Houston Methodist. Leading Medicine

Knee News

Putting Pain under Wraps after Knee Surgery

Patients with various knee problems may benefit by having an arthroscopic examination of the knee. In an arthroscopic exam, the doctor inserts a slender instrument with a tiny TV camera on the end into the joint. This allows the doctor to look inside the joint and assess the problem.

The operation doesn't require any large cuts or incisions. Two or three small puncture holes are all that are needed. Even so, patients tend to have quite a bit of discomfort afterward. The knee may swell and feel hot from inflammation. This can cause limited knee motion.

A new dressing called a pain wrap is being used to control pain after an arthroscopic exam. The pain wrap is placed around the knee and removed only to do exercises. The dressing is changed every other day. All dressings are removed after a week.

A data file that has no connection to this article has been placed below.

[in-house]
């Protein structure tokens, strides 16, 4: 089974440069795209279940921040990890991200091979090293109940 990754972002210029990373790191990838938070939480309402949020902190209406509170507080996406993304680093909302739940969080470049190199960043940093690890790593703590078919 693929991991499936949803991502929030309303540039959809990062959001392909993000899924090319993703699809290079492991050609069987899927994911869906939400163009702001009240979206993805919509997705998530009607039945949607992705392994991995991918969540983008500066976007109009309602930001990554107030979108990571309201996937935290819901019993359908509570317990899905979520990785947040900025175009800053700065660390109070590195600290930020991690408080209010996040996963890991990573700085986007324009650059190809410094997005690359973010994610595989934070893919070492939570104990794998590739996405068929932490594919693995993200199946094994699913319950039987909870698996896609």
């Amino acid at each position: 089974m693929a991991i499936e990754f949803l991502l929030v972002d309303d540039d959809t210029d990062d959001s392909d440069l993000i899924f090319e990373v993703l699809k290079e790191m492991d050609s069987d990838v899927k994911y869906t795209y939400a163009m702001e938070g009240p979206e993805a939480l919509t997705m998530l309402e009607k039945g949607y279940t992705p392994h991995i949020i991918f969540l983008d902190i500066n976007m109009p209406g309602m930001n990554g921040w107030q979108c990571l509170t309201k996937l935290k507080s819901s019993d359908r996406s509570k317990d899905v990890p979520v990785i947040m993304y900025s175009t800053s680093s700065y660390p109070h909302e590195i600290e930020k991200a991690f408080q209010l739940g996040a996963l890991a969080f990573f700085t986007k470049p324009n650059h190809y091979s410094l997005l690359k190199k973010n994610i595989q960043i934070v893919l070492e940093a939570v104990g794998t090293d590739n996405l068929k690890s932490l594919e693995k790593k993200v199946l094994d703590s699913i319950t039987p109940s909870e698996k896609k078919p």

In this study, the pain wrap decreased patients' pain. However, it didn't change how much pain medication patients took. The joint had less swelling and the skin temperature was cooler with the pain wrap compared to patients who didn't receive the wrap. Knee range of motion was the same in the two groups.

More studies are needed to compare the pain wrap with other post-operative methods of treatment.

Jennifer K. Hayden, RN, MSN, and Brian J. Cole, MD, MBA. The Effectiveness of a Pain Wrap Compared to a Standard Dressing on the Reduction of Postoperative Morbidity Following Routine Knee Arthroscopy: A Prospective Randomized Single-Blind Study. In Orthopedics. January 2003. Vol. 26. No. 1. Pp. 59-63.


*Disclaimer:* The information contained herein is compiled from a variety of sources. It may not be complete or timely. It does not cover all diseases, physical conditions, ailments or treatments. The information should NOT be used in place of visit with your healthcare provider, nor should you disregard the advice of your health care provider because of any information you read in this topic.
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